Jewish women in Linz, Austria are exhibited in public with a cardboard sign stating 'I have been excluded from the national community (Volksgemeinschaft)', during the anti-Jewish pogrom known as Kristallnacht, November 1938.

Kristallnacht, also called the “Night of Broken Glass,” was the start of a violent campaign launched on German Jewish people by Nazis on November 9, 1938.
The violence included torching synagogues, vandalizing homes, schools, and graveyards, and destroying thousands of businesses.
It continued into November 10, 1938, and culminated with the arrest of 30,0000 Jewish men.
The night marked a turning point in violence toward Jewish people in Europe, and foreshadowed the Holocaust, in which 6 million people died.
2019 marks the 81st anniversary of Kristallnacht, and Insider is taking a look back at images revealing the aftermath from night of terror.
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On November 9, 1938, German Nazis launched a violent campaign against Jewish communities, torching synagogues, vandalizing homes, schools, and graveyards, and destroying 7,500 businesses.

In what would foreshadow the Holocaust in its violence, Kristallnacht, also called the “Night of Broken Glass,” left at least 91 Jewish people dead and wreaked havoc on communities.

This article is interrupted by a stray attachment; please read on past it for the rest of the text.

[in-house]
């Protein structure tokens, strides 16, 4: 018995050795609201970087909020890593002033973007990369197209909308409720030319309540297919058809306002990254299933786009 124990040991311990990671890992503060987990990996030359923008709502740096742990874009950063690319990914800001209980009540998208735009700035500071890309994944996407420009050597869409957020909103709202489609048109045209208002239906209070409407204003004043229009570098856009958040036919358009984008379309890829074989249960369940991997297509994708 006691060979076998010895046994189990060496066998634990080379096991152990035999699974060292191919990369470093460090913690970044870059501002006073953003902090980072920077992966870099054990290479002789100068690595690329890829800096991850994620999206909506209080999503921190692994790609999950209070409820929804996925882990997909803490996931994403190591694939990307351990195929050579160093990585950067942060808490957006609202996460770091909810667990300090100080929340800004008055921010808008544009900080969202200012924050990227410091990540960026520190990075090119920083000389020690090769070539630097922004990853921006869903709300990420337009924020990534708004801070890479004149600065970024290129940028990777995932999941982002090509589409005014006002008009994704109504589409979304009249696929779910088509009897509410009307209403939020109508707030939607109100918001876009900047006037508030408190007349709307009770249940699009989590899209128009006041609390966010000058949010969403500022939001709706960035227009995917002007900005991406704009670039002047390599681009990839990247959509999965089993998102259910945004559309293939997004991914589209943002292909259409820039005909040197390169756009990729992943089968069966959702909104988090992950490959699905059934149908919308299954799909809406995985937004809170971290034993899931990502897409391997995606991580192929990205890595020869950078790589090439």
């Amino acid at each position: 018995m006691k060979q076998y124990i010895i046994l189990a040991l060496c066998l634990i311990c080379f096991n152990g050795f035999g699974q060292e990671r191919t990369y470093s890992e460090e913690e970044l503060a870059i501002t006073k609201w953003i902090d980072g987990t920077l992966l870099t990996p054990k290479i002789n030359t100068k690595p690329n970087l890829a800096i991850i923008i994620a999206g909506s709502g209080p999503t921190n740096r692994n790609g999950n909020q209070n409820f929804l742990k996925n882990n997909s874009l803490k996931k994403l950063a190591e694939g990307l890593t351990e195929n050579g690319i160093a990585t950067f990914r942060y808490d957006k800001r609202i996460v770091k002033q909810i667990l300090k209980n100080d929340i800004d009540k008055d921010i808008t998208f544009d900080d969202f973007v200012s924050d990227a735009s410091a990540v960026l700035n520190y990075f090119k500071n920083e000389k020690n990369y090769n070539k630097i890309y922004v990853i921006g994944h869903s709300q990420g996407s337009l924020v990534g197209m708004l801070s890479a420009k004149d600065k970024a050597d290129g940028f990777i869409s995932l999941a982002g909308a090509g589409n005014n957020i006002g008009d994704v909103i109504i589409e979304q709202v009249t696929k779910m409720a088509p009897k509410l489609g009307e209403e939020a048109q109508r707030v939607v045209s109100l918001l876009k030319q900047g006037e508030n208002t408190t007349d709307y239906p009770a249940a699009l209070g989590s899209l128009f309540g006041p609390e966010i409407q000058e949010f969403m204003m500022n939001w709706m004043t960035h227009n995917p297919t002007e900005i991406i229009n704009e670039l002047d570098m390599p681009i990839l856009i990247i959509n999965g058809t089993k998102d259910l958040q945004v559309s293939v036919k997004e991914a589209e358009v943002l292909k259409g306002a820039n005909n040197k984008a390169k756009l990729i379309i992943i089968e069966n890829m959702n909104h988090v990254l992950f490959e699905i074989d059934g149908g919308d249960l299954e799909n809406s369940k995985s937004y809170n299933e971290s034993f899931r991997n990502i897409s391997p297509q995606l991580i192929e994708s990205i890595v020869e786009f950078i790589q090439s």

The violence continued into November 10, 1938, and an estimated 30,000 Jewish men were arrested by Nazis. It marked the first time Nazis arrested Jewish people en masse simply because they were Jewish. Many of the men were taken to concentration camps, and released months later when they promised to leave Germany.

The night signaled a turning point in violence toward Jewish people, and soon after, German Jews were banned from schools and many public places.

In the years that followed, some 6 million European Jews were killed by Germans in a systematic, state-sponsored mass murder that became known as the Holocaust.

Ahead of what will be the 81st anniversary of Kristallnacht, Insider is taking a look back at the dark day in history through photos.

Kristallnacht was a critical turning point in Adolf Hitler’s rise to power.

Hitler became the leader of …read more

Source:: Business Insider

      

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